Day three of a design sprint is about making the tough decisions on which ideas to take forward.
By the end of day two we had a huge amount of interesting and creative ideas around the concept of building an ecosystem that would enable the achievement of the long term goal to make energy as abundant as music.
It was time to vote on which ones we were most excited about and also which ones we felt were achievable in the time frame of the sprint week. How should we choose? The design sprint has a five step process for deciding which ideas get to go forward.
- Art museum. This involves taping the solution sketches to the wall in one long row.
- Heat map. Each person reviewed the sketches silently and indicated which part he or she liked with a tick. The more ticks you see the stronger the idea.
- Speed critique. This must be three minutes per sketch. As a group we discussed the highlights of each solution. The sketcher was also asked if the group missed anything.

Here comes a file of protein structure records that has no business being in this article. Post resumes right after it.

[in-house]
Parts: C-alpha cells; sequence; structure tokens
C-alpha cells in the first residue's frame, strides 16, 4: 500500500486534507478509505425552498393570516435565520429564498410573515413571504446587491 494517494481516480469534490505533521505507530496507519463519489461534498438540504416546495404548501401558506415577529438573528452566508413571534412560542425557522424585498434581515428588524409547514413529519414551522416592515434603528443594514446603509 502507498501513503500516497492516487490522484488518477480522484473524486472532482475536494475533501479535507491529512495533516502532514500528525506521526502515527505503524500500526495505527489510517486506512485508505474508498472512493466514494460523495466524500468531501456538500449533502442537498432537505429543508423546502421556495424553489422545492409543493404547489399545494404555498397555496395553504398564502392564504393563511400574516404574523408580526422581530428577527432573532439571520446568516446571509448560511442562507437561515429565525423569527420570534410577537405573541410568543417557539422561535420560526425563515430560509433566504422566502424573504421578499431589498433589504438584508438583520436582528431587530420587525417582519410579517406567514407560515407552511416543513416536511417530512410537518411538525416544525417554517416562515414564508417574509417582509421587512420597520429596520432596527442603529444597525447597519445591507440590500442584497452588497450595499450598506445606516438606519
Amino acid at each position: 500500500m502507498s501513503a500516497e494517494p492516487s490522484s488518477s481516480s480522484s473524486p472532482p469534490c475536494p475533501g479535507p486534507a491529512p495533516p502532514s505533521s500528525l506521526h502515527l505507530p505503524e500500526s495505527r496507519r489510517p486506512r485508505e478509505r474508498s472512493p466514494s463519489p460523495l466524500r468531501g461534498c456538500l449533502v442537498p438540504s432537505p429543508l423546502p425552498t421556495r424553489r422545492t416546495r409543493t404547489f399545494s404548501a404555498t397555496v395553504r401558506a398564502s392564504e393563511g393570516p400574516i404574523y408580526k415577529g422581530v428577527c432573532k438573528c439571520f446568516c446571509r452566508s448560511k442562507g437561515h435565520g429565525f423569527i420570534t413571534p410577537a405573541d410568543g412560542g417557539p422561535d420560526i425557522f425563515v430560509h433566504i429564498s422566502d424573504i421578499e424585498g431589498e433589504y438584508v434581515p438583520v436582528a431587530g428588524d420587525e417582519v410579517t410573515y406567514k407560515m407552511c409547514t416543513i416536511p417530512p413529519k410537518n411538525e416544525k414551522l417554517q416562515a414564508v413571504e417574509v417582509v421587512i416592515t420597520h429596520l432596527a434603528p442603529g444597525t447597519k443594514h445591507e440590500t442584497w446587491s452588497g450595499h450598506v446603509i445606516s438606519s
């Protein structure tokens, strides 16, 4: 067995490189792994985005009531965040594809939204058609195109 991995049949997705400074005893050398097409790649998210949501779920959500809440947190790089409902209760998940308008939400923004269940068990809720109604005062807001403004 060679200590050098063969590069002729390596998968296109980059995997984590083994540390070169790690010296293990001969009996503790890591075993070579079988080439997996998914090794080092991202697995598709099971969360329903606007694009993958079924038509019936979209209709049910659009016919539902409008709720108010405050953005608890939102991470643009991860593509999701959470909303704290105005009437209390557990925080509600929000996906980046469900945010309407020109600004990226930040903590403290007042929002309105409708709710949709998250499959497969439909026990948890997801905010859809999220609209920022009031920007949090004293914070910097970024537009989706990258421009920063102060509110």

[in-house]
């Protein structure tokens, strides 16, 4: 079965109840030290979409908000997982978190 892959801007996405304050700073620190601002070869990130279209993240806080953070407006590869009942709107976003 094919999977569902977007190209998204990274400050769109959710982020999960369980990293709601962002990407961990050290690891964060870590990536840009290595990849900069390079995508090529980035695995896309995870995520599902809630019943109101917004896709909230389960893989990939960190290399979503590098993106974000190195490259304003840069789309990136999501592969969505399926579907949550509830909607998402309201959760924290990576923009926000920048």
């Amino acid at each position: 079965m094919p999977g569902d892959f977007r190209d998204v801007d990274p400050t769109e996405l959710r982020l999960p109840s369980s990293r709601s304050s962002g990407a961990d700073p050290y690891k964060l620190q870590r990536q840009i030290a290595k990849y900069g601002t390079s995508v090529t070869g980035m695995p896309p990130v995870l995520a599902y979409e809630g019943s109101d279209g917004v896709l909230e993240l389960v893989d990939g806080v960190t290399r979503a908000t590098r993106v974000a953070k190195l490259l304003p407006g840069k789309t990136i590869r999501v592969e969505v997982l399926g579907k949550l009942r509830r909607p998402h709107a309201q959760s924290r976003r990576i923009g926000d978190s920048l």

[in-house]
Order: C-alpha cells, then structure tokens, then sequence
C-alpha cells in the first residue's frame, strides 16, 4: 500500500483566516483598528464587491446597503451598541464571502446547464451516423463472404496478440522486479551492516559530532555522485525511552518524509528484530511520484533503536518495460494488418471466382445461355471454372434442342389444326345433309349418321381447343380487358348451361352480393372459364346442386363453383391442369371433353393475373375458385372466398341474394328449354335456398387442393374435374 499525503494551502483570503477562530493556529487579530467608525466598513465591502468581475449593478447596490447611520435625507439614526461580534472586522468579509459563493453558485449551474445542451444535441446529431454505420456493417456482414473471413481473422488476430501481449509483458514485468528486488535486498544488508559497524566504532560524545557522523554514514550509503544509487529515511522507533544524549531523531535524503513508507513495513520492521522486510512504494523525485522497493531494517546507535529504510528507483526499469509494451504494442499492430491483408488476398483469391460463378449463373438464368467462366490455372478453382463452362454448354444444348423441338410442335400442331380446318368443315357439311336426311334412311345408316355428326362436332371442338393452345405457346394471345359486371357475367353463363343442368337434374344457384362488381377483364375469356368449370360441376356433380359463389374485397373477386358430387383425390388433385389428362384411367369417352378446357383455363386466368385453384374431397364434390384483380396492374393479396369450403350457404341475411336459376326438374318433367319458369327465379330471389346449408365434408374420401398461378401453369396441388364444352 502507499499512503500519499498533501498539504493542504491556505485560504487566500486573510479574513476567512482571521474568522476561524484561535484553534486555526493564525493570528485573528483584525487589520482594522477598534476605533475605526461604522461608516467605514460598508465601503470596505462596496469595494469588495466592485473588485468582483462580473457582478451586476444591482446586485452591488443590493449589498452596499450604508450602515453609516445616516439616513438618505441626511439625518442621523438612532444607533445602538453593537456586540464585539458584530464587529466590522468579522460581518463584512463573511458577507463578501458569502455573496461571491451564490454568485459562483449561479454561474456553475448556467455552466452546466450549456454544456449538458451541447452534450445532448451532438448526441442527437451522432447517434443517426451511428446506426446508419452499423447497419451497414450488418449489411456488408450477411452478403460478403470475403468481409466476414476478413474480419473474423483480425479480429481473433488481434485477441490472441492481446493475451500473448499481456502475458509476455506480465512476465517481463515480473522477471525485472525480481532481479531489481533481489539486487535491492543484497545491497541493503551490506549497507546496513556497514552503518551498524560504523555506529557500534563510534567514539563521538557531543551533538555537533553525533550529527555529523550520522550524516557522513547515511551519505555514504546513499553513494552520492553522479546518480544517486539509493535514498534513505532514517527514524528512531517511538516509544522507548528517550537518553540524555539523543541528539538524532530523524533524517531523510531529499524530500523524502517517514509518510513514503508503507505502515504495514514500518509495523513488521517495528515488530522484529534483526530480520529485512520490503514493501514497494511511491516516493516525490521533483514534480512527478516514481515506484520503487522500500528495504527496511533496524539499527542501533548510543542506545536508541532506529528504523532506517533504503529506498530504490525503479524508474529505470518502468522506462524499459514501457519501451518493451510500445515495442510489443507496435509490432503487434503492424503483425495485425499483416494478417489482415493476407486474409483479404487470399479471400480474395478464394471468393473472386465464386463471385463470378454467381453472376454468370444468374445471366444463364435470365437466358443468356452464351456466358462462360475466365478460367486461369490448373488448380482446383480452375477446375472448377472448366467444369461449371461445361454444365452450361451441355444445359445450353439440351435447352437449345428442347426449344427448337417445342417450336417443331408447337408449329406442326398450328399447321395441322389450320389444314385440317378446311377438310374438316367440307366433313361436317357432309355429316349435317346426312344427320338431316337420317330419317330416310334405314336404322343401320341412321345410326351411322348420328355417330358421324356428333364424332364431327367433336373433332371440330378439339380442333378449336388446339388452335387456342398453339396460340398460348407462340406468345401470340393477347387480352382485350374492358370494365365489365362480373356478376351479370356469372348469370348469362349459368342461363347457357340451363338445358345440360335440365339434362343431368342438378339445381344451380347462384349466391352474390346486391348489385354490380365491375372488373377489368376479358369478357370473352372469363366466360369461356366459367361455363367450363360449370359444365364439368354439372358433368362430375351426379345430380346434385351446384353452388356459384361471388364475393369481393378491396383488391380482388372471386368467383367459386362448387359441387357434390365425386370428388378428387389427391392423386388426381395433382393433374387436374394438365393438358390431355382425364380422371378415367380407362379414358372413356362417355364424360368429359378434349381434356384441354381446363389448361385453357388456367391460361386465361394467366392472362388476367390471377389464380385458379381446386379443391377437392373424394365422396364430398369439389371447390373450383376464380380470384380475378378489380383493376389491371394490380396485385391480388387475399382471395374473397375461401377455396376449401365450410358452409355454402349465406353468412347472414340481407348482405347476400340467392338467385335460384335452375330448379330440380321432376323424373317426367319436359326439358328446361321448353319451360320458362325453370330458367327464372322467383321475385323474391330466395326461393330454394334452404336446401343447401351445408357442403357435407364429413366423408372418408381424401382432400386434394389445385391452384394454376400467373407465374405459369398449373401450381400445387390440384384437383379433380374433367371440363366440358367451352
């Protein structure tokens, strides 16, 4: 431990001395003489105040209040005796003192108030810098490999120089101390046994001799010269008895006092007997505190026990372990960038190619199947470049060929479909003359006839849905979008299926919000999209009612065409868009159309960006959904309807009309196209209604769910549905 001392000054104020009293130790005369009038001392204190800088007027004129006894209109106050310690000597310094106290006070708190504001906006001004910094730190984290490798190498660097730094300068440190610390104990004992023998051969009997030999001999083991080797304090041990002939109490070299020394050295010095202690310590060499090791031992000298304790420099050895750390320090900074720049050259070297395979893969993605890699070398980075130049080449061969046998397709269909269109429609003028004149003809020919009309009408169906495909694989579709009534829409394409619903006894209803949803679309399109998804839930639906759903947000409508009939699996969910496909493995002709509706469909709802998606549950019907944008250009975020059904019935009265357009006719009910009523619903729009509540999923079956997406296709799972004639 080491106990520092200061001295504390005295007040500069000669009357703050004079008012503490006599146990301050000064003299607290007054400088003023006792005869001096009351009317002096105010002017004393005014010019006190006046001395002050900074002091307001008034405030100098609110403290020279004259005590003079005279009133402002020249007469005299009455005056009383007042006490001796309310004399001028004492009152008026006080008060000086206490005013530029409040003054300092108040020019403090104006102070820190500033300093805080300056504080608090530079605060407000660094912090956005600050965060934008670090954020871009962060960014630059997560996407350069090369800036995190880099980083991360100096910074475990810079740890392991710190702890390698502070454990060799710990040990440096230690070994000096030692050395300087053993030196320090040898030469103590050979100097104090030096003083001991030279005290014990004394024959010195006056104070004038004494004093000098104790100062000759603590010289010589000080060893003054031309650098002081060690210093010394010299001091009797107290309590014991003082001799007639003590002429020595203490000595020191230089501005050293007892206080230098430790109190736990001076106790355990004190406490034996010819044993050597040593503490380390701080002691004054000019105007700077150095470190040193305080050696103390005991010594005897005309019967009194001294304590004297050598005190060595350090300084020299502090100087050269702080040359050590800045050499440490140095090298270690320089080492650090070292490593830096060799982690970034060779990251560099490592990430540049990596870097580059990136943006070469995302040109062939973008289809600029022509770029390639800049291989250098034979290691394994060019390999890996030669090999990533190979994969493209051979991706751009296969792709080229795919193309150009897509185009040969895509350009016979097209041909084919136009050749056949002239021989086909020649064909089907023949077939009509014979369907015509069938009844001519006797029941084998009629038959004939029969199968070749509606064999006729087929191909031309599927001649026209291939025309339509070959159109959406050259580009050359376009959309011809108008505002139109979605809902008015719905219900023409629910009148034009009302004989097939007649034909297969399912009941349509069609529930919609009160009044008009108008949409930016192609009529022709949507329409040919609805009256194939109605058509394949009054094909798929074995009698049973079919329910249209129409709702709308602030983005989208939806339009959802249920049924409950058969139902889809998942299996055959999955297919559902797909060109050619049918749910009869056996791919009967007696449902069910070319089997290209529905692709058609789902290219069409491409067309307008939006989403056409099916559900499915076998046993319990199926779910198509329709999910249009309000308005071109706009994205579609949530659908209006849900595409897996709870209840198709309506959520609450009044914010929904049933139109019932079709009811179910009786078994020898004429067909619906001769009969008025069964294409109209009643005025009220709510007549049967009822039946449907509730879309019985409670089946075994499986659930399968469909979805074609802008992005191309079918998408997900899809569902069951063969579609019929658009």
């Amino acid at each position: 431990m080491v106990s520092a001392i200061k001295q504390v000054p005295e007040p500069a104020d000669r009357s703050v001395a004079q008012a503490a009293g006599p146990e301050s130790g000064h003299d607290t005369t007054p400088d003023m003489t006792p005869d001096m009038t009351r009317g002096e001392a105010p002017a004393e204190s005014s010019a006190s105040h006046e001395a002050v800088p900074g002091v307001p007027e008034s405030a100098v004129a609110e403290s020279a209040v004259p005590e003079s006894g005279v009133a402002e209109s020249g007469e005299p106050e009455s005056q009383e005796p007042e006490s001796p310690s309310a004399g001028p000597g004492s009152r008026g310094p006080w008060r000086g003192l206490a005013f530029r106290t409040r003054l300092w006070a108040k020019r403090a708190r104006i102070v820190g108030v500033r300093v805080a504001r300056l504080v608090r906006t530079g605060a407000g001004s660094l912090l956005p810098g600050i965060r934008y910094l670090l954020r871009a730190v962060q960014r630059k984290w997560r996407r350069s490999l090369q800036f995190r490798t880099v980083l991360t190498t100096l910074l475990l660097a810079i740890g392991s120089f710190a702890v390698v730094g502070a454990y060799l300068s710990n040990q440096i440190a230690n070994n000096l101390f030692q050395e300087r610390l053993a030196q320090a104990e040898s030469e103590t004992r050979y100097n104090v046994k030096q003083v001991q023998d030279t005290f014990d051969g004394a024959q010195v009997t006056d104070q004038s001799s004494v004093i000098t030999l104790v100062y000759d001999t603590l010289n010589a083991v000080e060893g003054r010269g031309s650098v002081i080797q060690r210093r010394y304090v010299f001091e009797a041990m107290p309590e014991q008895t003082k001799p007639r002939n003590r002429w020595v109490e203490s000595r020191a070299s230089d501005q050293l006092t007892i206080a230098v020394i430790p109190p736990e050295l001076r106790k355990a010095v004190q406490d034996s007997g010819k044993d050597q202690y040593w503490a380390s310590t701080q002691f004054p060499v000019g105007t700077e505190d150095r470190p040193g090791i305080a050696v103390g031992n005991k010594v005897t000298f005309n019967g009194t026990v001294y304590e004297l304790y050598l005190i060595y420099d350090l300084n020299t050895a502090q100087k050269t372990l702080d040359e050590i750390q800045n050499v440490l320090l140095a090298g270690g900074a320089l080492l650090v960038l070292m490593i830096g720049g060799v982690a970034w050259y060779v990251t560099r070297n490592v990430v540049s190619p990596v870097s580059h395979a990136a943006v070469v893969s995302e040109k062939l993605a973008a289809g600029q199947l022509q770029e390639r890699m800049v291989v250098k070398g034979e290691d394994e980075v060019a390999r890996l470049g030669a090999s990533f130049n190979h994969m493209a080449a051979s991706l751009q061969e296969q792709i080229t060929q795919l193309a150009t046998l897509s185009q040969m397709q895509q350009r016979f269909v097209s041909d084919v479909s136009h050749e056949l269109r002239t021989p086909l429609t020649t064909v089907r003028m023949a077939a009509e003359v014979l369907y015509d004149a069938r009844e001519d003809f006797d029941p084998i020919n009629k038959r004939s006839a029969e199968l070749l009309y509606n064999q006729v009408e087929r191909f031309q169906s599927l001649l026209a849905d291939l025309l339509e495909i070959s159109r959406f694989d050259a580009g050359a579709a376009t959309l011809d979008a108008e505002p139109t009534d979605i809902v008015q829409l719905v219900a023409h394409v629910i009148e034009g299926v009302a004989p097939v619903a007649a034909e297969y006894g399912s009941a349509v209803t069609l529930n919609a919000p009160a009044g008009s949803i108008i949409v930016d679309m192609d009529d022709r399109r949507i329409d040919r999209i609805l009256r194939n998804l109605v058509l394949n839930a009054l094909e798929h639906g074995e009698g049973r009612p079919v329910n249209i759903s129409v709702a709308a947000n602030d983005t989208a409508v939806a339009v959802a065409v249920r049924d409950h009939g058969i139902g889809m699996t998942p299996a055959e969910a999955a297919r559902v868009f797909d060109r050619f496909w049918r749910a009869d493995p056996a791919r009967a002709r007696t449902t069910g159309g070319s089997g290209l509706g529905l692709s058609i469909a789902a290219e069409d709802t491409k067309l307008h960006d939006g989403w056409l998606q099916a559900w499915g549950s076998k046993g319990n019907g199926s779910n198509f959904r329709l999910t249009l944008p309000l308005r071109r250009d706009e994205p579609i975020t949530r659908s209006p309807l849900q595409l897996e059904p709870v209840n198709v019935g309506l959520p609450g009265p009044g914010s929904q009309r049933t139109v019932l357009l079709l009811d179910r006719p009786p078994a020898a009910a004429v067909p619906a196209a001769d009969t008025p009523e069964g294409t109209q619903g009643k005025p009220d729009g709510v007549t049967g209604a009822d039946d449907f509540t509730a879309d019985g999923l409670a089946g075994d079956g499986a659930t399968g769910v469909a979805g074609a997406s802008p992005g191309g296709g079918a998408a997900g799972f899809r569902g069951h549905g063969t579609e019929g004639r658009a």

- Straw poll. Each person wrote down on a piece of paper which sketch they wanted to choose.
- Supervote. The decider gets the casting vote if necessary.
During the explanation of the straw polls it became evident that there was more than one key idea. The group then divided into three streams of activity. One was based around zero energy homes, the second was developing the concept of an Energy Tinder that would match people’s interests with existing projects and ideas around energy abundance, and the last was a group who will attempt to prototype an ecosystem that will enable people to tackle the multiple problems facing the energy industry.
The final stage of the day was to use a storyboard to plan out the prototype. This was when we were joined by Alan Cowley from Invested Investor. Alan has an interest in the sphere of energy and was keen to be the sounding board for the different groups’ ideas. It was really useful to have someone external join us at this point to ask the challenging questions about how we are going to achieve the ideas within the sketches. Alan’s practical approach made him an ideal person to critique the sketches and help the groups visualise how they would produce a prototype.
Day three ended with a much clearer idea of the focus for each of the three groups. Tomorrow will bring the hard work of actually building the prototype. Stay tuned to our social media channels for regular updates throughout the day.